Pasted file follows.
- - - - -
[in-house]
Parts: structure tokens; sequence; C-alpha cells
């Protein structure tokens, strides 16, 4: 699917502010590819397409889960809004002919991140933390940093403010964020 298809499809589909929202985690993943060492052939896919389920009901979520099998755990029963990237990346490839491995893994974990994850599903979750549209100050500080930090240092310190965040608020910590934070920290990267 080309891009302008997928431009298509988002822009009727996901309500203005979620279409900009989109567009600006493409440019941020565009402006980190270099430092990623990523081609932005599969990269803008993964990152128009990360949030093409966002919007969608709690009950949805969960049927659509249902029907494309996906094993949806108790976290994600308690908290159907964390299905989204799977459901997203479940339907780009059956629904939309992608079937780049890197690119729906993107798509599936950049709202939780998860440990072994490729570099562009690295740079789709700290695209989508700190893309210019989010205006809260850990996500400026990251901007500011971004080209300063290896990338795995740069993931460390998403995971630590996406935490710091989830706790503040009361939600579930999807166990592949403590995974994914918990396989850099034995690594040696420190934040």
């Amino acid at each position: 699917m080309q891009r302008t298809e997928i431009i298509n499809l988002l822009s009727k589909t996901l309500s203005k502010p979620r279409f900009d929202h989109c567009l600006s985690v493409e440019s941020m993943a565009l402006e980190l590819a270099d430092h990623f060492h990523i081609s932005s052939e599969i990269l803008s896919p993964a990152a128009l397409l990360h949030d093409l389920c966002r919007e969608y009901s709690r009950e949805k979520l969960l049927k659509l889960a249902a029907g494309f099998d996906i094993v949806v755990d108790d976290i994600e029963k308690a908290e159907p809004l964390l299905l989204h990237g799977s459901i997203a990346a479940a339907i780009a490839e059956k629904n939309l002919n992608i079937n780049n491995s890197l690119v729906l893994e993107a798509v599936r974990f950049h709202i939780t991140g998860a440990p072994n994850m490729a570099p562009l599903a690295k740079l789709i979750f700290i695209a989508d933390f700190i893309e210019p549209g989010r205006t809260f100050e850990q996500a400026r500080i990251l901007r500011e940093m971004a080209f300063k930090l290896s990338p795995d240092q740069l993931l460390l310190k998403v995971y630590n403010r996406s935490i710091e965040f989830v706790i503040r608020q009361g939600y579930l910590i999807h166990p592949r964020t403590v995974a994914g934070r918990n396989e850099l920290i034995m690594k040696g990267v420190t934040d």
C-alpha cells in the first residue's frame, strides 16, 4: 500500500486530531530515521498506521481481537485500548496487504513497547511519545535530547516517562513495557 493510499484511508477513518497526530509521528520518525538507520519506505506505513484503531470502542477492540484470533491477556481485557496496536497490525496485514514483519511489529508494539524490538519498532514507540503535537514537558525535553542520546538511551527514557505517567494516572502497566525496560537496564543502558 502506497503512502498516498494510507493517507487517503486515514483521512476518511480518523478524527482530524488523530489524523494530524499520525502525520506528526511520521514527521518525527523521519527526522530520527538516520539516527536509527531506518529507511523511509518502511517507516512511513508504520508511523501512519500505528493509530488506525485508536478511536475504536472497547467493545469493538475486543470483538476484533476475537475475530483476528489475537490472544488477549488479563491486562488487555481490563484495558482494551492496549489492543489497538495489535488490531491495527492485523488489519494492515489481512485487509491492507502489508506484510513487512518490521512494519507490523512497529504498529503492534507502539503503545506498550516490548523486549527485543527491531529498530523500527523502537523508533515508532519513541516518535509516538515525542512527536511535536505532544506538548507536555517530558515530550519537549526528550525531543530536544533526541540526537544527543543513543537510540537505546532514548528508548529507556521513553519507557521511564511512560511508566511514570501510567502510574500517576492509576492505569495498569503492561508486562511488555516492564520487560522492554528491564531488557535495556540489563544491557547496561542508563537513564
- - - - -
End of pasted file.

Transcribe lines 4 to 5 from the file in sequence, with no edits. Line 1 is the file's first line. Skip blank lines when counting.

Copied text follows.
């Amino acid at each position: 699917m080309q891009r302008t298809e997928i431009i298509n499809l988002l822009s009727k589909t996901l309500s203005k502010p979620r279409f900009d929202h989109c567009l600006s985690v493409e440019s941020m993943a565009l402006e980190l590819a270099d430092h990623f060492h990523i081609s932005s052939e599969i990269l803008s896919p993964a990152a128009l397409l990360h949030d093409l389920c966002r919007e969608y009901s709690r009950e949805k979520l969960l049927k659509l889960a249902a029907g494309f099998d996906i094993v949806v755990d108790d976290i994600e029963k308690a908290e159907p809004l964390l299905l989204h990237g799977s459901i997203a990346a479940a339907i780009a490839e059956k629904n939309l002919n992608i079937n780049n491995s890197l690119v729906l893994e993107a798509v599936r974990f950049h709202i939780t991140g998860a440990p072994n994850m490729a570099p562009l599903a690295k740079l789709i979750f700290i695209a989508d933390f700190i893309e210019p549209g989010r205006t809260f100050e850990q996500a400026r500080i990251l901007r500011e940093m971004a080209f300063k930090l290896s990338p795995d240092q740069l993931l460390l310190k998403v995971y630590n403010r996406s935490i710091e965040f989830v706790i503040r608020q009361g939600y579930l910590i999807h166990p592949r964020t403590v995974a994914g934070r918990n396989e850099l920290i034995m690594k040696g990267v420190t934040d």
C-alpha cells in the first residue's frame, strides 16, 4: 500500500486530531530515521498506521481481537485500548496487504513497547511519545535530547516517562513495557 493510499484511508477513518497526530509521528520518525538507520519506505506505513484503531470502542477492540484470533491477556481485557496496536497490525496485514514483519511489529508494539524490538519498532514507540503535537514537558525535553542520546538511551527514557505517567494516572502497566525496560537496564543502558 502506497503512502498516498494510507493517507487517503486515514483521512476518511480518523478524527482530524488523530489524523494530524499520525502525520506528526511520521514527521518525527523521519527526522530520527538516520539516527536509527531506518529507511523511509518502511517507516512511513508504520508511523501512519500505528493509530488506525485508536478511536475504536472497547467493545469493538475486543470483538476484533476475537475475530483476528489475537490472544488477549488479563491486562488487555481490563484495558482494551492496549489492543489497538495489535488490531491495527492485523488489519494492515489481512485487509491492507502489508506484510513487512518490521512494519507490523512497529504498529503492534507502539503503545506498550516490548523486549527485543527491531529498530523500527523502537523508533515508532519513541516518535509516538515525542512527536511535536505532544506538548507536555517530558515530550519537549526528550525531543530536544533526541540526537544527543543513543537510540537505546532514548528508548529507556521513553519507557521511564511512560511508566511514570501510567502510574500517576492509576492505569495498569503492561508486562511488555516492564520487560522492554528491564531488557535495556540489563544491557547496561542508563537513564